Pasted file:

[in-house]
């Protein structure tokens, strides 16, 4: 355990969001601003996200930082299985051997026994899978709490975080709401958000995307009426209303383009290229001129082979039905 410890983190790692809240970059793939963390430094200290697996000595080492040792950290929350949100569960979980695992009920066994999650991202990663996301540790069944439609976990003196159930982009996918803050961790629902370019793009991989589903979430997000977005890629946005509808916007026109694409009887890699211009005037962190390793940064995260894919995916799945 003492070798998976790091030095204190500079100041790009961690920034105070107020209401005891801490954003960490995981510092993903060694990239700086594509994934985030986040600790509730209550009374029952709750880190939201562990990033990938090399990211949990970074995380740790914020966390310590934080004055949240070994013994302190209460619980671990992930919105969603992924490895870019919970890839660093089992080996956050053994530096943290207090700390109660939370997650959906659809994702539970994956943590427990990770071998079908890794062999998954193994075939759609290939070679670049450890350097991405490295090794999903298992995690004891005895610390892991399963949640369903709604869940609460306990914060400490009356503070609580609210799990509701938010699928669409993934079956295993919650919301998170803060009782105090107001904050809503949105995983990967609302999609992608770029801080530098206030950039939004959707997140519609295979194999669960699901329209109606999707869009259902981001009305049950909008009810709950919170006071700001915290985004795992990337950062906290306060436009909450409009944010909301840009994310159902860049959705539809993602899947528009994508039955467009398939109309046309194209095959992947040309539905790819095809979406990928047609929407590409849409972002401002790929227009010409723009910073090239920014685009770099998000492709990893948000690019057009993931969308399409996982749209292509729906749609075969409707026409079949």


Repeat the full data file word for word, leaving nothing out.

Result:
[in-house]
């Protein structure tokens, strides 16, 4: 355990969001601003996200930082299985051997026994899978709490975080709401958000995307009426209303383009290229001129082979039905 410890983190790692809240970059793939963390430094200290697996000595080492040792950290929350949100569960979980695992009920066994999650991202990663996301540790069944439609976990003196159930982009996918803050961790629902370019793009991989589903979430997000977005890629946005509808916007026109694409009887890699211009005037962190390793940064995260894919995916799945 003492070798998976790091030095204190500079100041790009961690920034105070107020209401005891801490954003960490995981510092993903060694990239700086594509994934985030986040600790509730209550009374029952709750880190939201562990990033990938090399990211949990970074995380740790914020966390310590934080004055949240070994013994302190209460619980671990992930919105969603992924490895870019919970890839660093089992080996956050053994530096943290207090700390109660939370997650959906659809994702539970994956943590427990990770071998079908890794062999998954193994075939759609290939070679670049450890350097991405490295090794999903298992995690004891005895610390892991399963949640369903709604869940609460306990914060400490009356503070609580609210799990509701938010699928669409993934079956295993919650919301998170803060009782105090107001904050809503949105995983990967609302999609992608770029801080530098206030950039939004959707997140519609295979194999669960699901329209109606999707869009259902981001009305049950909008009810709950919170006071700001915290985004795992990337950062906290306060436009909450409009944010909301840009994310159902860049959705539809993602899947528009994508039955467009398939109309046309194209095959992947040309539905790819095809979406990928047609929407590409849409972002401002790929227009010409723009910073090239920014685009770099998000492709990893948000690019057009993931969308399409996982749209292509729906749609075969409707026409079949």